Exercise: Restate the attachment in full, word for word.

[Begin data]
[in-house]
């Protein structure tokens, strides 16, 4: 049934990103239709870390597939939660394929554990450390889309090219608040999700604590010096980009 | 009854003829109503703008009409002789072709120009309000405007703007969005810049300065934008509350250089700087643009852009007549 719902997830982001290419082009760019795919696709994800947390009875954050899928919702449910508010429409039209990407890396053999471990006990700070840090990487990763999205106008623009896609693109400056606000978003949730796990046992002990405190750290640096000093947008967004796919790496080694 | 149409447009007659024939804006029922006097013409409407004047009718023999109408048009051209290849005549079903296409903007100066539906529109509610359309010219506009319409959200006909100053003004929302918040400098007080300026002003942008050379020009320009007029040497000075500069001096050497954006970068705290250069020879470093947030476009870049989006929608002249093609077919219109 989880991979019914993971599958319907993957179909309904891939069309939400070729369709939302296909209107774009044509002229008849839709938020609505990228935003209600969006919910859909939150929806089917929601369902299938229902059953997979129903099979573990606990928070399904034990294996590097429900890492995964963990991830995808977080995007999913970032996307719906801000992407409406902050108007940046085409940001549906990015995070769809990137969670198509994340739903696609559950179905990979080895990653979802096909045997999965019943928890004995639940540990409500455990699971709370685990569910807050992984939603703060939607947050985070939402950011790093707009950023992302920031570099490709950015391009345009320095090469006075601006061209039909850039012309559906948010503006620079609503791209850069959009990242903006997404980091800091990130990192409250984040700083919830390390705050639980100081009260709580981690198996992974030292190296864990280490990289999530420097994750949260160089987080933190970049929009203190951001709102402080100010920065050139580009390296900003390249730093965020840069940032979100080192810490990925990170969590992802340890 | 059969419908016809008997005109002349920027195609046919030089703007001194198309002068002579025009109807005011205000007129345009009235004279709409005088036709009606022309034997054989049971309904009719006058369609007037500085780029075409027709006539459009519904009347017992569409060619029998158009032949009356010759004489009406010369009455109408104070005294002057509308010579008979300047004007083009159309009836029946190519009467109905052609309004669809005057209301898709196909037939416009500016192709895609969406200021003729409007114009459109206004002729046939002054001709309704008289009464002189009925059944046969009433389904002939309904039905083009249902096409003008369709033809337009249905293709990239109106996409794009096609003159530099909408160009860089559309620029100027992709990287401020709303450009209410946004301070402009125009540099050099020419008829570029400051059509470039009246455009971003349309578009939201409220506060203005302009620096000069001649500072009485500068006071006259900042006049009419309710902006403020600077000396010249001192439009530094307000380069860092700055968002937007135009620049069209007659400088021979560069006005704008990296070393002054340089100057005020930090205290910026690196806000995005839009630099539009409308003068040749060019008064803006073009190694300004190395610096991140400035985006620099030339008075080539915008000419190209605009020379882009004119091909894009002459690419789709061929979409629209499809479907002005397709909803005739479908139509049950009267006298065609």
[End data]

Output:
[in-house]
């Protein structure tokens, strides 16, 4: 049934990103239709870390597939939660394929554990450390889309090219608040999700604590010096980009 | 009854003829109503703008009409002789072709120009309000405007703007969005810049300065934008509350250089700087643009852009007549 719902997830982001290419082009760019795919696709994800947390009875954050899928919702449910508010429409039209990407890396053999471990006990700070840090990487990763999205106008623009896609693109400056606000978003949730796990046992002990405190750290640096000093947008967004796919790496080694 | 149409447009007659024939804006029922006097013409409407004047009718023999109408048009051209290849005549079903296409903007100066539906529109509610359309010219506009319409959200006909100053003004929302918040400098007080300026002003942008050379020009320009007029040497000075500069001096050497954006970068705290250069020879470093947030476009870049989006929608002249093609077919219109 989880991979019914993971599958319907993957179909309904891939069309939400070729369709939302296909209107774009044509002229008849839709938020609505990228935003209600969006919910859909939150929806089917929601369902299938229902059953997979129903099979573990606990928070399904034990294996590097429900890492995964963990991830995808977080995007999913970032996307719906801000992407409406902050108007940046085409940001549906990015995070769809990137969670198509994340739903696609559950179905990979080895990653979802096909045997999965019943928890004995639940540990409500455990699971709370685990569910807050992984939603703060939607947050985070939402950011790093707009950023992302920031570099490709950015391009345009320095090469006075601006061209039909850039012309559906948010503006620079609503791209850069959009990242903006997404980091800091990130990192409250984040700083919830390390705050639980100081009260709580981690198996992974030292190296864990280490990289999530420097994750949260160089987080933190970049929009203190951001709102402080100010920065050139580009390296900003390249730093965020840069940032979100080192810490990925990170969590992802340890 | 059969419908016809008997005109002349920027195609046919030089703007001194198309002068002579025009109807005011205000007129345009009235004279709409005088036709009606022309034997054989049971309904009719006058369609007037500085780029075409027709006539459009519904009347017992569409060619029998158009032949009356010759004489009406010369009455109408104070005294002057509308010579008979300047004007083009159309009836029946190519009467109905052609309004669809005057209301898709196909037939416009500016192709895609969406200021003729409007114009459109206004002729046939002054001709309704008289009464002189009925059944046969009433389904002939309904039905083009249902096409003008369709033809337009249905293709990239109106996409794009096609003159530099909408160009860089559309620029100027992709990287401020709303450009209410946004301070402009125009540099050099020419008829570029400051059509470039009246455009971003349309578009939201409220506060203005302009620096000069001649500072009485500068006071006259900042006049009419309710902006403020600077000396010249001192439009530094307000380069860092700055968002937007135009620049069209007659400088021979560069006005704008990296070393002054340089100057005020930090205290910026690196806000995005839009630099539009409308003068040749060019008064803006073009190694300004190395610096991140400035985006620099030339008075080539915008000419190209605009020379882009004119091909894009002459690419789709061929979409629209499809479907002005397709909803005739479908139509049950009267006298065609």